Devotional – Jeremiah 1.9-10

Devotional:

Jeremiah 1.9-10

Then the Lord put out his hand and touched my mouth; and the Lord said to me, “Now I have put my words in your mouth. See, today I appoint you over nations and over kingdoms, to pluck up and to pull down, to destroy and to overthrow, to build and the plant.”

Weekly Devotional Image

Kurt Vonnegut Jr. once said, “Another flaw in the human character is that everybody wants to build and nobody wants to do maintenance.” His quote is remarkably indicative of what our contemporary experience is like with new projects constantly fading away into obscurity. For instance, while the world tunes in for the Olympic games in Rio, the former Olympic site in Athens, Greece is falling apart and is being used as a living area for Syrian refugees. Millions are spent on building the stadiums for the Olympics, and within a decade most of them start crumbling.

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In our churches this same type of behavior is common. Whenever a new opportunity for ministry pops up it garners support from the majority of congregations. Money will come in, people will volunteer their time, and the project usually bears fruit. However, after a program loses its luster it (like Olympic sites) begins to fade away from focus and fails to bear the fruit that it once did.

Moreover, the same principle holds true for our own discipleship. Whenever we encounter a new spiritual discipline, or a new bible study, it captures our initial interest and we start to grow more in our faith. We might commit to praying every morning as soon as we wake up, and for the first few weeks it is incredibly life giving. But as time passes, and the new behavior feels more like an old routine, we stop giving it our full attention and effort.

We like building, but we don’t like maintenance.

When the Lord first called Jeremiah to be a prophet, he gave him a difficult task: “I appoint you over nations and over kingdoms, to pluck up and to pull down, to destroy and to overthrow, to build and to plant.” Jeremiah’s mission would not be limited to starting new programs and building new buildings alone. Instead, he was tasked with the even harder work of maintaining the people by plucking up and pulling down practices and behaviors that were no longer bearing fruit. He had the unenviable responsibility of maintaining what the Lord had created by destroying and overthrowing whatever stood in the way of God’s will.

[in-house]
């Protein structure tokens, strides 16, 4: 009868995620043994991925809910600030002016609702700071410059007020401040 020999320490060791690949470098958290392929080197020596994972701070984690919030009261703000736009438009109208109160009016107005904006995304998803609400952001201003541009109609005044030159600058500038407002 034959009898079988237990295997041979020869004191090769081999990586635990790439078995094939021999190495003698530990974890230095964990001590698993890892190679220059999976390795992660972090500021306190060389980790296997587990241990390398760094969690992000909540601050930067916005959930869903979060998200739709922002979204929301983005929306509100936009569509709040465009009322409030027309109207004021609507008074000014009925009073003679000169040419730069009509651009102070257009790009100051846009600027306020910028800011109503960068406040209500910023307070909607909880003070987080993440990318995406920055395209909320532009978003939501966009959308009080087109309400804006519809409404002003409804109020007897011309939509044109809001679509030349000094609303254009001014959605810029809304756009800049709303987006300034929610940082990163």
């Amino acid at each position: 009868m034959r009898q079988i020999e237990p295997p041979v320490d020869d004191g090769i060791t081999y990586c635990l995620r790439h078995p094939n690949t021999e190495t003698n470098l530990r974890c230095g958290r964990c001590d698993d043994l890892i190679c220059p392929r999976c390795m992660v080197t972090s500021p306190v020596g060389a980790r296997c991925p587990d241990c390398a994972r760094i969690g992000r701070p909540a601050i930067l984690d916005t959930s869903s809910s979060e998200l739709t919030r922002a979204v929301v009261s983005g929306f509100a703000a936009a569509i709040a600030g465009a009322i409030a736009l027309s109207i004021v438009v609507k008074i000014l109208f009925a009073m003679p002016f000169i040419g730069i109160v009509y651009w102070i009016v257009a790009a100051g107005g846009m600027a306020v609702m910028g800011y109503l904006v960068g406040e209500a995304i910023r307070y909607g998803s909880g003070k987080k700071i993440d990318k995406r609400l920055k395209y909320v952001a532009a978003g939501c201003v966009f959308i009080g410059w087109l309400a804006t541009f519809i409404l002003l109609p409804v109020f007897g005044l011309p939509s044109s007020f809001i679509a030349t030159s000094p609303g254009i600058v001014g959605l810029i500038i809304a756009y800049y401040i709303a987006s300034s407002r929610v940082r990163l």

What kind of maintenance work are we avoiding? What do we need to pluck up and pull down in our churches for them to truly become the body of Christ for the world? What do we need to destroy and overthrow in our lives to become the disciples that God is calling us to be?

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Devotional – Matthew 6.1-4

Devotional:

Matthew 6.1-4

“Beware of practicing your piety before others in order to be seen by them; for then you have no reward from your Father in heaven. So whenever you give alms, do not sound a trumpet before you, as the hypocrites do in the synagogues and in the streets, so that they may be praised by others. Truly I tell you, they have received their reward. But when you give alms, do not let you left hand know what your right hand is doing, so that you alms may be done in secret; and your father who sees in secret will reward you.”

 

While I was in seminary Lenten disciplines became an incredible competition. Lent used to be a time of preparation for believers, a time of prayer, penance, repentance, self-denial, and catechesis. Today, in many churches, Lenten observance has been compartmentalized into giving up some of our temptations during the period between Ash Wednesday and Easter Sunday. At Duke Divinity it was not uncommon to hear subtle braggings throughout the halls; “This year I’m giving up sweets (and because we were in seminary there was always a theological reason) and every time I want to eat a cupcake I will pray instead.” Or “Im going to give up eating meat in order to honor the glory of God’s creation.” Or “I’m giving up television so that my focus can remain on the Word of God.”

I love my friends and peers from divinity school, but two years ago I outdid all of them. I gave up four Fs: Facebook, Fast-food, Fermented Drinks, and Facial Hair (which meant that I shaved every morning for forty days).

No Beard

No Beard

What I didn’t realize, at the time, was how often I shared and bragged about what I was giving up. As people would compare their sacrifices and temptations during that liturgical season I was there waiting for the right moment to outshine them with the ultimate sacrifices of a social network, McDonalds, Beer, and my Beard.

I am ashamed at how often I can easily turn the gospel around to be more about my own selfishness than the Good News of Jesus Christ.

When Jesus addressed the crowds and warned them about their piety regarding alms-giving it was all about intentionality. Whenever you drop your offering in the plate, whenever you bring your donations to the local mission, whenever you bring food to the local soup kitchen to not brag about it and share the news with everyone else. If that is your motive, than you are serving yourself and not others.

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As we prepare to enter the coming weeks of Lent I encourage each of you to remain committed to doing God’s good work in the world not for yourself, but for the glory of God. If you choose to give up a temptation during Lent do not brag about it to your friends and peers but focus instead on spending more time with God. May God grant each of us the strength to be better and love deeper.